The first reviews for LeBron James’ Space Jam reboot are now in, but they’re not the slam dunk he and Warner Bros had hoped for.
“Space Jam: A New Legacy,” which hits theaters Friday and on HBO Max, has been labeled an “abomination” and an “apocalyptic horror” by critics.
Early reviews have also criticized the film studio for having “vomited out all of their intellectual property” by injecting almost every other Warner Bros character into the film, as well as the Looney Tune characters from the original.
Essentially, the film — directed by Malcolm D. Lee — centers on NBA legend LeBron James and his efforts to form a basketball team with several animated Looney Tunes characters to save his son, played by Cedric Joe, from an evil computer algorithm.
The villain in this movie is Al G. Rhythm, played by Don Cheadle.
LeBron James’ ‘Space Jam: A New Legacy’, which debuts in theaters and on HBO Max Friday, has been labeled by critics as an ‘abomination’ and an ‘apocalyptic horror’
Vox’s Alissa Wilkinson described the film as an ‘apocalyptic horror’
The film, which had a reported budget of approximately $150 million and serves as a sequel to the original 1996 film starring Michael Jordan, also features an array of other characters, including King Kong, Willy Wonka, Austin Powers, and the Mask. .
The Hollywood reporterFrank Scheck said the introduction of so many characters was only meant to appeal to the Warner Bros. marketing department.
“It all feels like Warner Bros. ingested an emetic and vomited up all their intellectual property,” he wrote in his review.
“Space Jam: A New Legacy comes 25 years later than the original, which didn’t come as much of a shock to begin with, and doesn’t live up to its grandiose, overly optimistic title.”
THR’s review also focused on LeBron, saying, “Another problem is that James lacks the charismatic appeal of Jordan, who, while not an actor, anchored the previous film with his sheer sympathy.”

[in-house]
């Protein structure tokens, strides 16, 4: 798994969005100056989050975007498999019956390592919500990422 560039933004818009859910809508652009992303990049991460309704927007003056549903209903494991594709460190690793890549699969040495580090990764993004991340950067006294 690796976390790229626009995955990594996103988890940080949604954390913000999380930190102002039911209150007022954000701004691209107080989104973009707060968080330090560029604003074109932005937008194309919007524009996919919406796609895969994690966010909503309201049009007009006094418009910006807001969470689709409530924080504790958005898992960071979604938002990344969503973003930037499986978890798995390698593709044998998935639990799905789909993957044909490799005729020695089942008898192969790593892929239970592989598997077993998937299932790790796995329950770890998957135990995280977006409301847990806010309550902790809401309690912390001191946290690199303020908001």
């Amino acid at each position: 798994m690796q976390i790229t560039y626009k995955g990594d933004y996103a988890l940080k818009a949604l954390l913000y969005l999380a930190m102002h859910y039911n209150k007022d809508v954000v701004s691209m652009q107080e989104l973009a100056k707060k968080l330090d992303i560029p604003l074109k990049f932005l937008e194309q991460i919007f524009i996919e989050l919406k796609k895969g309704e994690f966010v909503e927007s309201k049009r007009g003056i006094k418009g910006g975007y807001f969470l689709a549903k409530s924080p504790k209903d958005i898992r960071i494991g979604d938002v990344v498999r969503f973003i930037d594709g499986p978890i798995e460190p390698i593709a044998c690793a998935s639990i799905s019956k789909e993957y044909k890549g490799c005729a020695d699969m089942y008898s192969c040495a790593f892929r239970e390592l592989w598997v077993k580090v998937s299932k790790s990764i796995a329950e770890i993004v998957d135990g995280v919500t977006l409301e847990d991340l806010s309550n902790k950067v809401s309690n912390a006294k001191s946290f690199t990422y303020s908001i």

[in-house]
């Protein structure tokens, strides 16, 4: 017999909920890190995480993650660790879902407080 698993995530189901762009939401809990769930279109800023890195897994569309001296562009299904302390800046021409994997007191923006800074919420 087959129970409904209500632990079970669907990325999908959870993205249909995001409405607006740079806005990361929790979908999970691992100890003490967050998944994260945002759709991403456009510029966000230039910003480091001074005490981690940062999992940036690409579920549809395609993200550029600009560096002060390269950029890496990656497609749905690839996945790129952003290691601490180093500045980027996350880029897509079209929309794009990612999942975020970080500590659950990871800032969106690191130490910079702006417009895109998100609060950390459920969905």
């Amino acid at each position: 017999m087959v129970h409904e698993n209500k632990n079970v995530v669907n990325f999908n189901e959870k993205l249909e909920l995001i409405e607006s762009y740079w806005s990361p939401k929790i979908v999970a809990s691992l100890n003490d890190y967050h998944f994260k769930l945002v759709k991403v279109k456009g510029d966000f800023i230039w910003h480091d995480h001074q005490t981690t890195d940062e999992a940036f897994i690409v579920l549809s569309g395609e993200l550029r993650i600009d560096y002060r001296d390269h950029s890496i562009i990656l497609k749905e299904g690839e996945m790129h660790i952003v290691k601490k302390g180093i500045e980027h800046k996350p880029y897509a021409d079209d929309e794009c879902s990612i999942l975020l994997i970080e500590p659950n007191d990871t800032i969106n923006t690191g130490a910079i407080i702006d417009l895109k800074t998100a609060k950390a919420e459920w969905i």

LeBron basically talks about his lack of acting in the film while talking to studio executives. It is also the scene where his son is kidnapped by Al G. Rhythm.
‘I’m a ball player. And athletes who act — it never goes well,” says LeBron.
The New York Post’s Johnny Oleksinski called the film an “abomination” and said it was “in the pantheon of misguided sequels and reboots.”
The New York PostJohnny Oleksinski said, “That’s especially true for cardboard James.”
Oleksinski called the film an “abomination” and said he was up there “in the pantheon of misguided sequels and reboots.”
The original 1996 ‘Space Jam’ wasn’t top notch either, but made money at the box office. So the money-guzzling Warner Bros. took 25 years to launch a sequel that’s much, much worse. And they know it,” he wrote, adding that it was “nothing more than a forgettable nostalgic bait.”
The Daily BeastKevin Fallon said the sequel ruined his childhood memories of the first film.
“After 25 years of looking forward to the Space Jam sequel, we instead got ugly effects, gross corporate synergy and two hours of LeBron James learning what an algorithm is,” he wrote.
“I’m proud to be able to judge things like this on a curve. It’s a big blockbuster. It is intended to appeal to children. Business opportunism will catch the eye. But you can still do that with a sense of fun and style. Even recently, Cruella did just that.
“I was shocked by how cynical it all was. The animation and effects were confusingly ugly.
“The whole thing, and I can’t believe my career has gotten to the point where I’m going to type these words, misses everything that was magical about the spirit of Space Jam.”
Kevin Fallon of The Daily Beast said the sequel ruined his childhood memories of the first movie
Vulture‘s Bilge Ebiri said: ‘It fills a two-hour gap in the schedule, which will keep the parents happy, and it waves the brand, which will keep the shareholders happy.
“Whether or not it could have been a good film has perhaps not occurred to anyone.”
Vox’ Alissa Wilkinson described the film as an “apocalyptic horror,” while NPR’s Aisha Harris called the film “the ultimate vanity project.”
And Weekly entertainmentMary Sollosi said, “Here’s the thing about basketball: it’s extremely watchable. Here’s the thing about Space Jam: A New Legacy: It’s not.’
The Chicago Sun Times review, written by Richard Roeper, said the film couldn’t be unseen.
“I’ve never seen anything like it,” Roeper said. “I hope I never see anything like it again, and I wish I couldn’t see what I’ve seen.
LeBron says it’s a terrible idea, one of the worst ideas he’s ever heard, and he turns down the pitch — and then the film follows the exact same path after acknowledging it’s a terrible concept.
“Except for a few clever one-liners and visual gags, it’s more exhausting than entertaining.”
The reboot currently has a ‘Rotten’ rating of 37 percent on Rotten Tomatoes.